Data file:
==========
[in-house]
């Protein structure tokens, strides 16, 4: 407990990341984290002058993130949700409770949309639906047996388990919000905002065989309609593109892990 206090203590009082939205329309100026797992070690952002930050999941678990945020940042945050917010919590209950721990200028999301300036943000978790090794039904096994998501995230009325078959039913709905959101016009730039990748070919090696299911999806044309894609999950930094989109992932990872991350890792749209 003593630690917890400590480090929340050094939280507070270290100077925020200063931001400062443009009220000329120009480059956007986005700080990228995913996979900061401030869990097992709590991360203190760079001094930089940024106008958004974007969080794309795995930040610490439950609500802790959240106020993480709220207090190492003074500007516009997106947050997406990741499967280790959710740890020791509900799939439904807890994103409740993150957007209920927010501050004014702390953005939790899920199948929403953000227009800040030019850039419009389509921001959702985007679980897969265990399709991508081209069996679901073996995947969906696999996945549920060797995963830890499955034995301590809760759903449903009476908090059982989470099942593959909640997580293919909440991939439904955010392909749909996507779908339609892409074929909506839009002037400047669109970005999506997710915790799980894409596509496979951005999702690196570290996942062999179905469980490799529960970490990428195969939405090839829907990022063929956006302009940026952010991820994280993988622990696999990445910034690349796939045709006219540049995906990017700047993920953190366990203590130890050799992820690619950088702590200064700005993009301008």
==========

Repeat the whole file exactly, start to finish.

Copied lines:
[in-house]
């Protein structure tokens, strides 16, 4: 407990990341984290002058993130949700409770949309639906047996388990919000905002065989309609593109892990 206090203590009082939205329309100026797992070690952002930050999941678990945020940042945050917010919590209950721990200028999301300036943000978790090794039904096994998501995230009325078959039913709905959101016009730039990748070919090696299911999806044309894609999950930094989109992932990872991350890792749209 003593630690917890400590480090929340050094939280507070270290100077925020200063931001400062443009009220000329120009480059956007986005700080990228995913996979900061401030869990097992709590991360203190760079001094930089940024106008958004974007969080794309795995930040610490439950609500802790959240106020993480709220207090190492003074500007516009997106947050997406990741499967280790959710740890020791509900799939439904807890994103409740993150957007209920927010501050004014702390953005939790899920199948929403953000227009800040030019850039419009389509921001959702985007679980897969265990399709991508081209069996679901073996995947969906696999996945549920060797995963830890499955034995301590809760759903449903009476908090059982989470099942593959909640997580293919909440991939439904955010392909749909996507779908339609892409074929909506839009002037400047669109970005999506997710915790799980894409596509496979951005999702690196570290996942062999179905469980490799529960970490990428195969939405090839829907990022063929956006302009940026952010991820994280993988622990696999990445910034690349796939045709006219540049995906990017700047993920953190366990203590130890050799992820690619950088702590200064700005993009301008």